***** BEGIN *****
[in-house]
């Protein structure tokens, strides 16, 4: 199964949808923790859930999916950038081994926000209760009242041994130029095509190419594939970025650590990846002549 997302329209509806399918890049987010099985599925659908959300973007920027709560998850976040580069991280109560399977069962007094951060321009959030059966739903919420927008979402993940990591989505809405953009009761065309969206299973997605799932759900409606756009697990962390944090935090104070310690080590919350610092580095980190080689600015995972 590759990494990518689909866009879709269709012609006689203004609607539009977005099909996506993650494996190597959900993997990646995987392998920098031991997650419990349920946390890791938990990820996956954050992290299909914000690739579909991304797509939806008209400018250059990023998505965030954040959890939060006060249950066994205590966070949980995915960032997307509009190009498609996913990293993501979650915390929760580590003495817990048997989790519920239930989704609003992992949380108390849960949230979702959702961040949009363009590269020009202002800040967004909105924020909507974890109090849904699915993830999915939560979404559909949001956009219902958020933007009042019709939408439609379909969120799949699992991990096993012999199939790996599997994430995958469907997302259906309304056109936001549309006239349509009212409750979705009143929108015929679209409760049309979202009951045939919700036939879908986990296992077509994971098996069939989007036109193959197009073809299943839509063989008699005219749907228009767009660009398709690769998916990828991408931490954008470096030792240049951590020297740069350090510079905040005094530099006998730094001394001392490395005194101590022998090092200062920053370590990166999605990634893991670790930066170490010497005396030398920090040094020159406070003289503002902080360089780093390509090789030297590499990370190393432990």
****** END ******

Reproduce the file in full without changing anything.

[in-house]
């Protein structure tokens, strides 16, 4: 199964949808923790859930999916950038081994926000209760009242041994130029095509190419594939970025650590990846002549 997302329209509806399918890049987010099985599925659908959300973007920027709560998850976040580069991280109560399977069962007094951060321009959030059966739903919420927008979402993940990591989505809405953009009761065309969206299973997605799932759900409606756009697990962390944090935090104070310690080590919350610092580095980190080689600015995972 590759990494990518689909866009879709269709012609006689203004609607539009977005099909996506993650494996190597959900993997990646995987392998920098031991997650419990349920946390890791938990990820996956954050992290299909914000690739579909991304797509939806008209400018250059990023998505965030954040959890939060006060249950066994205590966070949980995915960032997307509009190009498609996913990293993501979650915390929760580590003495817990048997989790519920239930989704609003992992949380108390849960949230979702959702961040949009363009590269020009202002800040967004909105924020909507974890109090849904699915993830999915939560979404559909949001956009219902958020933007009042019709939408439609379909969120799949699992991990096993012999199939790996599997994430995958469907997302259906309304056109936001549309006239349509009212409750979705009143929108015929679209409760049309979202009951045939919700036939879908986990296992077509994971098996069939989007036109193959197009073809299943839509063989008699005219749907228009767009660009398709690769998916990828991408931490954008470096030792240049951590020297740069350090510079905040005094530099006998730094001394001392490395005194101590022998090092200062920053370590990166999605990634893991670790930066170490010497005396030398920090040094020159406070003289503002902080360089780093390509090789030297590499990370190393432990």